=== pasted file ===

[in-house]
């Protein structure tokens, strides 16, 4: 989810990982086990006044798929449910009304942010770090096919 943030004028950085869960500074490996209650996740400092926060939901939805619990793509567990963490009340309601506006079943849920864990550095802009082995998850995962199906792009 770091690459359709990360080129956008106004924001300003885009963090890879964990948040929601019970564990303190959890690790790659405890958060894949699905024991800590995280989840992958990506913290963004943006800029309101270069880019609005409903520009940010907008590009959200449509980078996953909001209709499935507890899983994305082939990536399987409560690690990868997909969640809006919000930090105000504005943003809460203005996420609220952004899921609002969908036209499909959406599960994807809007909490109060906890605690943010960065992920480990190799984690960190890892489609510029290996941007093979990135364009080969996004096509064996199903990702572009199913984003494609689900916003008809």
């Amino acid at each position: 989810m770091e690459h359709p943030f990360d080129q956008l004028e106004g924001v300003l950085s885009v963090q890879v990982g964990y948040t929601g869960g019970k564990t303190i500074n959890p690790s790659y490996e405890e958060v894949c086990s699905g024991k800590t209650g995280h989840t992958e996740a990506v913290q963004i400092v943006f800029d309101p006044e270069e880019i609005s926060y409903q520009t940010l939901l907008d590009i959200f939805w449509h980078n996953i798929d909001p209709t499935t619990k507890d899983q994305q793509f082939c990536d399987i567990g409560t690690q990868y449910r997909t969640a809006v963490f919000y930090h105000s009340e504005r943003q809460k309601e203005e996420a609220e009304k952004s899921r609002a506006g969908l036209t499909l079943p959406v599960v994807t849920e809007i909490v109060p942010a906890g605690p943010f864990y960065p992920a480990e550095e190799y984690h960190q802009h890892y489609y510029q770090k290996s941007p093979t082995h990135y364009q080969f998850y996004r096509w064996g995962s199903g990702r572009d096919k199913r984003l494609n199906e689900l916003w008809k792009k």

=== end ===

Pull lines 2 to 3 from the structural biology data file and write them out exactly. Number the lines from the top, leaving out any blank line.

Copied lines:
């Protein structure tokens, strides 16, 4: 989810990982086990006044798929449910009304942010770090096919 943030004028950085869960500074490996209650996740400092926060939901939805619990793509567990963490009340309601506006079943849920864990550095802009082995998850995962199906792009 770091690459359709990360080129956008106004924001300003885009963090890879964990948040929601019970564990303190959890690790790659405890958060894949699905024991800590995280989840992958990506913290963004943006800029309101270069880019609005409903520009940010907008590009959200449509980078996953909001209709499935507890899983994305082939990536399987409560690690990868997909969640809006919000930090105000504005943003809460203005996420609220952004899921609002969908036209499909959406599960994807809007909490109060906890605690943010960065992920480990190799984690960190890892489609510029290996941007093979990135364009080969996004096509064996199903990702572009199913984003494609689900916003008809």
């Amino acid at each position: 989810m770091e690459h359709p943030f990360d080129q956008l004028e106004g924001v300003l950085s885009v963090q890879v990982g964990y948040t929601g869960g019970k564990t303190i500074n959890p690790s790659y490996e405890e958060v894949c086990s699905g024991k800590t209650g995280h989840t992958e996740a990506v913290q963004i400092v943006f800029d309101p006044e270069e880019i609005s926060y409903q520009t940010l939901l907008d590009i959200f939805w449509h980078n996953i798929d909001p209709t499935t619990k507890d899983q994305q793509f082939c990536d399987i567990g409560t690690q990868y449910r997909t969640a809006v963490f919000y930090h105000s009340e504005r943003q809460k309601e203005e996420a609220e009304k952004s899921r609002a506006g969908l036209t499909l079943p959406v599960v994807t849920e809007i909490v109060p942010a906890g605690p943010f864990y960065p992920a480990e550095e190799y984690h960190q802009h890892y489609y510029q770090k290996s941007p093979t082995h990135y364009q080969f998850y996004r096509w064996g995962s199903g990702r572009d096919k199913r984003l494609n199906e689900l916003w008809k792009k």